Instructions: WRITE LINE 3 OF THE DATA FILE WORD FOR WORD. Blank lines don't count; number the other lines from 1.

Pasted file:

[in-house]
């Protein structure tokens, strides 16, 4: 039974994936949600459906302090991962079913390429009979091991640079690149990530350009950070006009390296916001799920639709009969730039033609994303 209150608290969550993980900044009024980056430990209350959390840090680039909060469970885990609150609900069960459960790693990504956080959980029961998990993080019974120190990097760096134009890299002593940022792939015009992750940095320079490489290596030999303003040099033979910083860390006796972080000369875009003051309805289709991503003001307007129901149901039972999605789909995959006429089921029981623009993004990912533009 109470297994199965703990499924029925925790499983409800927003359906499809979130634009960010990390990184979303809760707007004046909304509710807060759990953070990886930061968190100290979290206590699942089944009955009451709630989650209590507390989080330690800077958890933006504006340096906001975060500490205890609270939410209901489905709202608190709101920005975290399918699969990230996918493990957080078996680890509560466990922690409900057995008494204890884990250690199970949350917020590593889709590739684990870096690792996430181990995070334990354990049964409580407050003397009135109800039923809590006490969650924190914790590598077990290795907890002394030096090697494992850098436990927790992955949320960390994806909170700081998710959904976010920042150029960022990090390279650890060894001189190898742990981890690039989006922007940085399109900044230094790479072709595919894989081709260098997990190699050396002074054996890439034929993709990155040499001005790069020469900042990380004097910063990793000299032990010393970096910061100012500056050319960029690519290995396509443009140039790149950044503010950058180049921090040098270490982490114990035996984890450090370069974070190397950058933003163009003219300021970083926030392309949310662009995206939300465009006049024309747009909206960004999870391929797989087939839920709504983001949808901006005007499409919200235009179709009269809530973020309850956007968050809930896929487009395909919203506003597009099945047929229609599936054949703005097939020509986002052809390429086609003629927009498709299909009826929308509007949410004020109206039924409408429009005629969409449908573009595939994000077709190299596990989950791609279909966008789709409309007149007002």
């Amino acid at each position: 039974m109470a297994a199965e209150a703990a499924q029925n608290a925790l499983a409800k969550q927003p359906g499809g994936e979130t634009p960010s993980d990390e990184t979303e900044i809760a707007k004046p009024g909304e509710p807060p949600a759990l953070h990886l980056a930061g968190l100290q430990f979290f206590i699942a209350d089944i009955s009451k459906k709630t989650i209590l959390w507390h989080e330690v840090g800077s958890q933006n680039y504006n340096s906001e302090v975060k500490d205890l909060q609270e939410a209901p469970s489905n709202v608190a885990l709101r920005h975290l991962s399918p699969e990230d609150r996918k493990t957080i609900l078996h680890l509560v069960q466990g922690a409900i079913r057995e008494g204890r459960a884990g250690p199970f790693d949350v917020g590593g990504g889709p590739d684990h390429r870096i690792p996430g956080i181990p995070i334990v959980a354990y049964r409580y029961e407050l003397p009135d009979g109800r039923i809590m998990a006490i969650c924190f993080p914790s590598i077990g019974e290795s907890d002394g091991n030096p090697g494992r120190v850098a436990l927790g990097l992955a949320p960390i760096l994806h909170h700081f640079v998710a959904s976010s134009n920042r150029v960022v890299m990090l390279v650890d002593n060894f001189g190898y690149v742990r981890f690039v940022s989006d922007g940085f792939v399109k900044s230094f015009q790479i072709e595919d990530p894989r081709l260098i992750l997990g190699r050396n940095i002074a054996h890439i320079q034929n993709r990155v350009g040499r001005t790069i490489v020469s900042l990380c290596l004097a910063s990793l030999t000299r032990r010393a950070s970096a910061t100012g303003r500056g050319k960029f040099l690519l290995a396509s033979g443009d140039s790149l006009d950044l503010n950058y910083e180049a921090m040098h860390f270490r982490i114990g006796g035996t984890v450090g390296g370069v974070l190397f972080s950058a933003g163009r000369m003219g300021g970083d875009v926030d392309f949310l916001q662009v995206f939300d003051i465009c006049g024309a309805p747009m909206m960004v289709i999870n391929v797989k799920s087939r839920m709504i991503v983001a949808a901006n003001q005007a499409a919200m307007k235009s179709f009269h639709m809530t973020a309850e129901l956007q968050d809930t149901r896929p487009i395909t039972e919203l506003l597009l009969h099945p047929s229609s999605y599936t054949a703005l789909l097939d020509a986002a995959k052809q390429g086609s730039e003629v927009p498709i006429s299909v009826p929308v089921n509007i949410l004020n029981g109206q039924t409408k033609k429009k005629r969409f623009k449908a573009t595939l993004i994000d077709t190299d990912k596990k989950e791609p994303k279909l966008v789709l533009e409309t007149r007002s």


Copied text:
């Amino acid at each position: 039974m109470a297994a199965e209150a703990a499924q029925n608290a925790l499983a409800k969550q927003p359906g499809g994936e979130t634009p960010s993980d990390e990184t979303e900044i809760a707007k004046p009024g909304e509710p807060p949600a759990l953070h990886l980056a930061g968190l100290q430990f979290f206590i699942a209350d089944i009955s009451k459906k709630t989650i209590l959390w507390h989080e330690v840090g800077s958890q933006n680039y504006n340096s906001e302090v975060k500490d205890l909060q609270e939410a209901p469970s489905n709202v608190a885990l709101r920005h975290l991962s399918p699969e990230d609150r996918k493990t957080i609900l078996h680890l509560v069960q466990g922690a409900i079913r057995e008494g204890r459960a884990g250690p199970f790693d949350v917020g590593g990504g889709p590739d684990h390429r870096i690792p996430g956080i181990p995070i334990v959980a354990y049964r409580y029961e407050l003397p009135d009979g109800r039923i809590m998990a006490i969650c924190f993080p914790s590598i077990g019974e290795s907890d002394g091991n030096p090697g494992r120190v850098a436990l927790g990097l992955a949320p960390i760096l994806h909170h700081f640079v998710a959904s976010s134009n920042r150029v960022v890299m990090l390279v650890d002593n060894f001189g190898y690149v742990r981890f690039v940022s989006d922007g940085f792939v399109k900044s230094f015009q790479i072709e595919d990530p894989r081709l260098i992750l997990g190699r050396n940095i002074a054996h890439i320079q034929n993709r990155v350009g040499r001005t790069i490489v020469s900042l990380c290596l004097a910063s990793l030999t000299r032990r010393a950070s970096a910061t100012g303003r500056g050319k960029f040099l690519l290995a396509s033979g443009d140039s790149l006009d950044l503010n950058y910083e180049a921090m040098h860390f270490r982490i114990g006796g035996t984890v450090g390296g370069v974070l190397f972080s950058a933003g163009r000369m003219g300021g970083d875009v926030d392309f949310l916001q662009v995206f939300d003051i465009c006049g024309a309805p747009m909206m960004v289709i999870n391929v797989k799920s087939r839920m709504i991503v983001a949808a901006n003001q005007a499409a919200m307007k235009s179709f009269h639709m809530t973020a309850e129901l956007q968050d809930t149901r896929p487009i395909t039972e919203l506003l597009l009969h099945p047929s229609s999605y599936t054949a703005l789909l097939d020509a986002a995959k052809q390429g086609s730039e003629v927009p498709i006429s299909v009826p929308v089921n509007i949410l004020n029981g109206q039924t409408k033609k429009k005629r969409f623009k449908a573009t595939l993004i994000d077709t190299d990912k596990k989950e791609p994303k279909l966008v789709l533009e409309t007149r007002s």